# Derivation of chemical potential using Boltzmann entropy and number of microstates [closed]

If one has the Boltzmann equation for entropy $$S=k \ln(W)$$ where $$W=T^{C/k}V^{N}$$ is the number of microstates, and it is assumed that all the particles are indistinguishable

How would one derive an equation for chemical potential?

## 2 Answers

The first step is to prove the Fundamental Thermodynamic Relation from this definition of entropy. A simple derivation is given here. One arrives at the relation:

$$dE = T dS - p dV \tag{1}$$

This is then for a system consisting of a fixed number of particles. Then suppose that we have systems containing a different number of particles, then for each such system the number of particles is fixed, so the relation (1) applies to each system separately. We can then consider changing the number of particles while keeping S and V fixed and considering the difference between the internal energies of the different systems, so there is no problem with introducing the number of particles as an additional parameter. Eq. (1) can then be extended into:

$$dE = T dS - p dV +\mu dN \tag{2}$$

where, by definition, we have:

$$\mu \equiv \left(\frac{\partial E}{\partial N}\right)_{S, V}$$

We call $\mu$ the chemical potential.

This is then the starting point to from which one can derive other thermodynamic relations involving the chemical potential. E.g., we can write:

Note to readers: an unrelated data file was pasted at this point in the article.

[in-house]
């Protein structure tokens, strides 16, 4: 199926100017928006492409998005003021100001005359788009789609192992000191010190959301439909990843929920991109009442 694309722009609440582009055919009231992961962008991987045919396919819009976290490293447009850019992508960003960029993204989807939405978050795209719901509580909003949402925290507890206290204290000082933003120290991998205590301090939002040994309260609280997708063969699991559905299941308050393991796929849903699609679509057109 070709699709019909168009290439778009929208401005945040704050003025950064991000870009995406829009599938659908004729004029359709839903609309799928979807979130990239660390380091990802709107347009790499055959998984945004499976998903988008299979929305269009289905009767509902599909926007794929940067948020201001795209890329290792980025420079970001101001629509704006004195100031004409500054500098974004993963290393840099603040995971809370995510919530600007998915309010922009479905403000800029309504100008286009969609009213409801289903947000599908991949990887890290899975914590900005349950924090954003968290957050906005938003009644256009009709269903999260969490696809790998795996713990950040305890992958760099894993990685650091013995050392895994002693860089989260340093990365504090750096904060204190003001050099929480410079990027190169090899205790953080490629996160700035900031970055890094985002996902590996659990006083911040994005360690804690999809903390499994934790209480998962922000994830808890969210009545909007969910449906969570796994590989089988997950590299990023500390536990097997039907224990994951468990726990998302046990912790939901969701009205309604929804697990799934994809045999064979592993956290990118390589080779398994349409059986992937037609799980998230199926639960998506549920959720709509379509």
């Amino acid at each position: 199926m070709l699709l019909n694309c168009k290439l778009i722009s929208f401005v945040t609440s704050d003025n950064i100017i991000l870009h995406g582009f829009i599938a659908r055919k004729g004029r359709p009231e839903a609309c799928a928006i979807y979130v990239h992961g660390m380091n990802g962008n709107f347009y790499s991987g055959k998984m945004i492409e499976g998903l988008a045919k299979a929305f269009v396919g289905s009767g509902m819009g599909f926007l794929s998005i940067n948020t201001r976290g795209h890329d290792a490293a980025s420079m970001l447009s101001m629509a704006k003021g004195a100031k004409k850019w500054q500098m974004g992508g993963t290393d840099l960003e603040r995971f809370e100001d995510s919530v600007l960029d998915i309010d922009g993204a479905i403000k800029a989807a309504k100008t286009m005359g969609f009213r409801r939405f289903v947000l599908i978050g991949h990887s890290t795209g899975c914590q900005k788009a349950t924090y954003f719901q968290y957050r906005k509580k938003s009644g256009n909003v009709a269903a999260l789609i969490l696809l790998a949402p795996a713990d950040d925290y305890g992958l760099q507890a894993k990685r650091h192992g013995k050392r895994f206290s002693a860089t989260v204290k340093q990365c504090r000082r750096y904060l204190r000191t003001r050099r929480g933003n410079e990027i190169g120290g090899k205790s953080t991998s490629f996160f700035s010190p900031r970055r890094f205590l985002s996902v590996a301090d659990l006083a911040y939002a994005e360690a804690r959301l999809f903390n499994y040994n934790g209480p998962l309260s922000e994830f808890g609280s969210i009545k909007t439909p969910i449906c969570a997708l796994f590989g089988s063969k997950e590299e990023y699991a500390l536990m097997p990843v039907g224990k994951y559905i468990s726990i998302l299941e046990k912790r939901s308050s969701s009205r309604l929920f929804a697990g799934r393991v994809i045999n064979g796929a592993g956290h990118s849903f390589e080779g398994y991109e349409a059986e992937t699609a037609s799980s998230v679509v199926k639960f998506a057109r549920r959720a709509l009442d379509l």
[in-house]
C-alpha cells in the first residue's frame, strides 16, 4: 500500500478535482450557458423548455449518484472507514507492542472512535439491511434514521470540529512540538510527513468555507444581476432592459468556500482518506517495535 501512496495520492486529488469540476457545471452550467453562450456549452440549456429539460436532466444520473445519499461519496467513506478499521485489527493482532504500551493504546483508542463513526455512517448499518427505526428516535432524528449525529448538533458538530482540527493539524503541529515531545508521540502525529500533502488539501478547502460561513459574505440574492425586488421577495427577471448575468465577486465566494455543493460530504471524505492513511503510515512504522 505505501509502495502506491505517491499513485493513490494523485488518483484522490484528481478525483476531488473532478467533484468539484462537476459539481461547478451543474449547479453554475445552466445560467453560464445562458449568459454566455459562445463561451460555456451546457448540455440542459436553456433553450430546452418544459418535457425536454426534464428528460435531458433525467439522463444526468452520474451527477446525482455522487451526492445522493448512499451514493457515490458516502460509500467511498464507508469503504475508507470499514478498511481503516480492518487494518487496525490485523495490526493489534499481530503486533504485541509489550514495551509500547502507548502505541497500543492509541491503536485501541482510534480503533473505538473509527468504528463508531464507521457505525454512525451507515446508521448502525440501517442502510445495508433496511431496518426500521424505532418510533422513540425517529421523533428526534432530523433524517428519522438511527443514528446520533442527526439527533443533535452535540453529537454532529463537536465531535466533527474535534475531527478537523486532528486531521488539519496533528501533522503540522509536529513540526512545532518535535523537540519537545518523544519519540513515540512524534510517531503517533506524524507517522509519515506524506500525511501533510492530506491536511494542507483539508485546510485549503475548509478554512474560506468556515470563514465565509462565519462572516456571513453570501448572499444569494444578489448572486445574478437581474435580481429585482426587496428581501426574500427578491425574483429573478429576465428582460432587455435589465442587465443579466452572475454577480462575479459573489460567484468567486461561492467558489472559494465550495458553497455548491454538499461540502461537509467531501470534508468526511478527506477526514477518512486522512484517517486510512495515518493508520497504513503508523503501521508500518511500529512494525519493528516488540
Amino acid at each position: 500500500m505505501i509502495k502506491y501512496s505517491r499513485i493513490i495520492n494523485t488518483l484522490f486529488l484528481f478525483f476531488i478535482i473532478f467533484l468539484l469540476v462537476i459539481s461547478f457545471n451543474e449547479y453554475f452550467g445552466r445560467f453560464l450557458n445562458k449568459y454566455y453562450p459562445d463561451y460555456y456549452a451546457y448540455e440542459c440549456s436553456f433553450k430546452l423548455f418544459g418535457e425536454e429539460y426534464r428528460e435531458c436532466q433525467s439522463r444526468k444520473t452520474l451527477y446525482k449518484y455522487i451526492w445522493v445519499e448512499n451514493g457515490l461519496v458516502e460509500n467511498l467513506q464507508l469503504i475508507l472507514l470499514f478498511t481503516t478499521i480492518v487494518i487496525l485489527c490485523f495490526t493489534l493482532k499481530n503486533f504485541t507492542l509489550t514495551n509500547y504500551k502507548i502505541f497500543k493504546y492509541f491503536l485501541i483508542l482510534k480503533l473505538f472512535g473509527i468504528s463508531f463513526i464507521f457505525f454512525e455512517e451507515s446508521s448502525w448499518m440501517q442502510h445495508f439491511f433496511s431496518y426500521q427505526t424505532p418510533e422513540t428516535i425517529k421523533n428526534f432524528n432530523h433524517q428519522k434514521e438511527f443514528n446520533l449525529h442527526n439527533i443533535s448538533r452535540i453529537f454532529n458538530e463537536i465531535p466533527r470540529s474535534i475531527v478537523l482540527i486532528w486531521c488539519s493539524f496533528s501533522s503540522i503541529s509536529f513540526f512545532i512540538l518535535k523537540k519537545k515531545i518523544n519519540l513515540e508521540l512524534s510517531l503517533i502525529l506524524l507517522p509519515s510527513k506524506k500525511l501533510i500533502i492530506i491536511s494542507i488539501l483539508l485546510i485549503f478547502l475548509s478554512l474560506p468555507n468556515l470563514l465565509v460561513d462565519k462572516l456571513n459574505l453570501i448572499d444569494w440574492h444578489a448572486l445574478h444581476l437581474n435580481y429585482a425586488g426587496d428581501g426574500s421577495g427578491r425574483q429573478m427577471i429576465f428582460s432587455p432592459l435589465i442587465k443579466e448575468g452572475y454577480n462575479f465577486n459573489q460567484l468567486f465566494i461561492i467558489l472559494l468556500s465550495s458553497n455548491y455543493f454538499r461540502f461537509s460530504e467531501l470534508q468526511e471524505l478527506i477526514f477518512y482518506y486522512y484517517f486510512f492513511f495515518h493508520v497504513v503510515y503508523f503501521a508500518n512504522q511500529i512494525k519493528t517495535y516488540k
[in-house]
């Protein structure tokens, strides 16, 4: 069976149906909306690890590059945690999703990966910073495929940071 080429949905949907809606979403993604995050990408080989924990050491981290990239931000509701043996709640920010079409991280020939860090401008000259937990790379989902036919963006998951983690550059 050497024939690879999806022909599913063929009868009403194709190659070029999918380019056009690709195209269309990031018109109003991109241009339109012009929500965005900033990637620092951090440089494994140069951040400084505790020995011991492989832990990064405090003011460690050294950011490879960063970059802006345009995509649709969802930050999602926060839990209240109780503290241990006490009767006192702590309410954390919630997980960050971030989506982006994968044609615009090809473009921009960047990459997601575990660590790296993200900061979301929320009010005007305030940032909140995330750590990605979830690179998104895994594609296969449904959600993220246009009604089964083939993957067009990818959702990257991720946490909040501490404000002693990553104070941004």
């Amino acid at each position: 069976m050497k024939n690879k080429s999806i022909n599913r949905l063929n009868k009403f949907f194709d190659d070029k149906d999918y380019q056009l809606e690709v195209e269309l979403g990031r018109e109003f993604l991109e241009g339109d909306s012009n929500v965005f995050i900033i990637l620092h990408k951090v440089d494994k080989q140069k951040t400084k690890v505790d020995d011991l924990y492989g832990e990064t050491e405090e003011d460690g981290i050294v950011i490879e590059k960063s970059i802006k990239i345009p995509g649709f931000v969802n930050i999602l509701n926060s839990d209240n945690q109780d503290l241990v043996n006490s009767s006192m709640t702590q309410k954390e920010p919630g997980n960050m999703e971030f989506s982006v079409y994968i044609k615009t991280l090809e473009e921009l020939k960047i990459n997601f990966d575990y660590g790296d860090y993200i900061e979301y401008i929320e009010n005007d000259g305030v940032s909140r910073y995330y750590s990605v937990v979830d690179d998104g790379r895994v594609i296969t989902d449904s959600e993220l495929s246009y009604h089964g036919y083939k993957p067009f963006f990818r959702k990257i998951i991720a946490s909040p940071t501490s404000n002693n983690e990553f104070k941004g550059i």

$$dF = -S dT - p dV +\mu dN \tag{3}$$

where $F= E - T S$ is the Helmholtz free energy. So, we have:

$$\mu = \left(\frac{\partial F}{\partial N}\right)_{T, V}$$

If you calculate te internal energy of your system, you can express $F$ in terms of $T$ and $V$ and use the above relation to evaluate the chemical potential.

Alternatively, you can use:

$$dS = \frac{1}{T}dE + \frac{p}{T} dV -\frac{\mu}{T} dN$$

So:

$$\mu = -T \left(\frac{\partial S}{\partial N}\right)_{E, V}$$

You then need to find $E$ as a function of $T$ for your system, so that you can keep that quantity constant when differentiating w.r.t. $N$.

Take a box, with a permeable partion evenly dividing its volume, so that energy and particles (for simplicity, particles of the same species) are free to move until equilibrium is established,

So intially the l.h.s of the box has $S_A$, $N_A$ and $U_A$ and, not surprisingly, the r.h.s has $S_B$, $N_B$ and $U_B$,

Assume that both the total particle number, $N$ and energy $U$, are fixed. This implies that the total entropy $S$ of this system is a function of $U_A$ and $N_A$.

At equilibrium, $S$ is maximised, so we can deduce that:

$\left(\frac {\partial S_{total}}{\partial U_A}\right)_{N_A, V_A} =0$, implying that the two systems are at equal temperature

and $\left(\frac {\partial S_{total}}{\partial N_A}\right)_{U_A, V_A} =0$.

So at equilibrium,

$\left(\frac {\partial S_{A}}{\partial N_A}\right) =\left(\frac {\partial S_{B}}{\partial N_B}\right)$, taking the partials at a fixed energy and volume.

By convention, place a factor of -1 on each side of the equality. Because thermal equilibrium is established, we can also place T in front of each derivative.

$\left(-T\frac {\partial S_{A}}{\partial N_A}\right) =\left(-T\frac {\partial S_{B}}{\partial N_B}\right)$

The chemical potential is then given by

$\left(-T\frac {\partial S}{\partial N}\right)_{U, N}= \mu$

At equilibrium $\mu_A=\mu_B$